The head is short and wide with the head shape being referred to as brachycephalic. There is a lack of growth with both eye orbits which can cause bulging of the eyes. The back of the head might appear flat with a bulging of the skull around the ears. The skull tends to tower upwards as it continues to grow.

Coronal Craniosynostosis may or may not be caused by a syndrome. One syndrome babies with Coronal Synostosis can commonly have is Muenke's Syndrome.  Along with the coronal suture fusion a few more symptoms of Muenke's may be, flattened cheek bones/shallow mid-face, wide-set eyes, hand or feet abnormalities(my daughter has Muenke's syndrome and the middle bones of her fingers are shorter than normal), possible hearing loss, and possible learning delays.  In the cases of multisuture craniosynostosis your Craniofacial Specialist might recommend meeting with genetics for  follow-up and testing.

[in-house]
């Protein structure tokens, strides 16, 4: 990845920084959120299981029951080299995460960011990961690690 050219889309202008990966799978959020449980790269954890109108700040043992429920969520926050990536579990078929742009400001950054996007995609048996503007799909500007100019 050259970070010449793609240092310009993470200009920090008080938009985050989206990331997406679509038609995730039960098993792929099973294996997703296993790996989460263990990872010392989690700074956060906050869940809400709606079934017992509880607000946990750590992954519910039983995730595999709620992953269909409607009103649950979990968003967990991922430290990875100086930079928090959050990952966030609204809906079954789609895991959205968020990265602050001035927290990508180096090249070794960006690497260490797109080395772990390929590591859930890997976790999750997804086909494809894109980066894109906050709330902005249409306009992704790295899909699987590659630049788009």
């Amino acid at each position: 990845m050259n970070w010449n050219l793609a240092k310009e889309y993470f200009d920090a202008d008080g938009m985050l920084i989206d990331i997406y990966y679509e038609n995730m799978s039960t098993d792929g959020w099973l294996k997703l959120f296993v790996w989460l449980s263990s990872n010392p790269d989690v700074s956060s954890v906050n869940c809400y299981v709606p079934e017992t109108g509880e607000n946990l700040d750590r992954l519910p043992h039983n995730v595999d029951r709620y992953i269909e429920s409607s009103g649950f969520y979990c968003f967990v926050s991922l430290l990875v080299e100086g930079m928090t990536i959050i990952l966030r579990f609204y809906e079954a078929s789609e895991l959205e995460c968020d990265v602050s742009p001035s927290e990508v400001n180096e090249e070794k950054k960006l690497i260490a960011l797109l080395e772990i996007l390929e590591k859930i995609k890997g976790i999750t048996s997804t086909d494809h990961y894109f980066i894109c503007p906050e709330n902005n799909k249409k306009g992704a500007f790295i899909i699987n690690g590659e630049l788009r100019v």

Lambdoid Craniosynostosis:
The Lambdoid suture is located on the back of the skull. It has a right and left side and is shaped like an upside down "V.
One key marker for fusion of the lambdoid suture is a low bump behind the ear on the same side as the fused suture. Another good way to determine if the lambdoid suture is closed is to look and see if the ear on the same side as the posterior skull flatness is pulled backwards and sticks out more. If the ear is forward on the flat side, with respect to the opposite ear, then a skull deformation should be suspected instead of a fused suture. When viewed from above, the affected side of the back of the head is flatter than the opposite side.
Lambdoid Craniosynostosis is the rarest form of Craniosynostosis and fusion of both Lambdoid sutures is more rare. The diagnosis of Lambdoid synostosis is the most difficult to make because on plain skull x-rays the lambdoid suture is frequently misdiagnosed as being fused shut. Ideally, the diagnosis of lambdoid synostosis is made by CT scans, read at an experienced center. Children who have lambdoid synostosis and significant flattening.